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Variational Autoencoders Explained in Detail

Variational Autoencoders Explained in Detail


The model is composed of three sub-networks:

  1. Given $x$ (image), encode it into a distribution over the latent space – referred to as $Q(z|x)$ in the previous post.
  2. Given $z$ in latent space (code representation of an image), decode it into the image it represents – referred to as $f(z)$ in the previous post.
  3. Given $x$, classify its digit by mapping it to a layer of size 10 where the i’th value contains the probability of the i’th digit.

The first two sub-networks are the vanilla VAE framework.

The third one is used as an auxiliary task, which will enforce some of the latent dimensions to encode the digit found in an image. Let me explain the motivation: in the previous post I explained that we don’t care what information each dimension of the latent space holds. The model can learn to encode whatever information it finds valuable for its task. Since we’re familiar with the dataset, we know the digit type should be important. We want to help the model by providing it with this information. Moreover, we’ll use this information to generate images conditioned on the digit type, as I’ll explain later.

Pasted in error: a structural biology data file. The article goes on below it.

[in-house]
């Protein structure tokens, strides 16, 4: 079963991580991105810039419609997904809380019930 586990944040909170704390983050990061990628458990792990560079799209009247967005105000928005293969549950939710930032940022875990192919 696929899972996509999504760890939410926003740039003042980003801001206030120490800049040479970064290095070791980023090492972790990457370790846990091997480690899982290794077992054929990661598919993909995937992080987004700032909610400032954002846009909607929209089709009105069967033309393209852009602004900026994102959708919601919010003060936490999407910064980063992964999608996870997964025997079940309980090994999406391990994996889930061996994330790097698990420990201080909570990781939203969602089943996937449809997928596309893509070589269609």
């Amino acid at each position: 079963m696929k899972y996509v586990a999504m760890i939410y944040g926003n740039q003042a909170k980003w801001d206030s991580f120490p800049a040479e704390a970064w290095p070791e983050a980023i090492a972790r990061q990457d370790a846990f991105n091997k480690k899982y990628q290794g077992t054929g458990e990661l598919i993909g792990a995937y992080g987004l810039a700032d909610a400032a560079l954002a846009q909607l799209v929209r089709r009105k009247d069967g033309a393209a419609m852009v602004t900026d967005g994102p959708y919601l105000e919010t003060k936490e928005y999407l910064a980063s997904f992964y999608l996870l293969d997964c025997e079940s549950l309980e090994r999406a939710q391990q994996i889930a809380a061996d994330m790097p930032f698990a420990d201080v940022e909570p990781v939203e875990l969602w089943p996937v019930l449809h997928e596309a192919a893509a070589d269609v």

Given the digit type, we’ll encode it using one hot encoding, that is, a vector of size 10. These 10 numbers will be concatenated into the latent vector, so when decoding that vector into an image, the model will make use of the digit information.

There are two ways to provide the model with a one hot encoding vector:

  1. Add it as an input to the model.
  2. Add it as a label so the model will have to predict it by itself: we’ll add another sub-network that predicts a vector of size 10 where the loss is the cross entropy with the expected one hot vector.

We’ll go with the second option. Why? Well, in test time we can use the model in two ways:

  1. Provide an image as input, and infer a latent vector.
  2. Provide a latent vector as input, and generate an image.

Since we want to support the first option too, we can’t provide the model with the digit as input, since we won’t know it in test time. Hence, the model must learn to predict it.

Now that we understand all the sub-networks composing the model, we can code them. The mathematical details behind the encoder and decoder can be found in the previous post.


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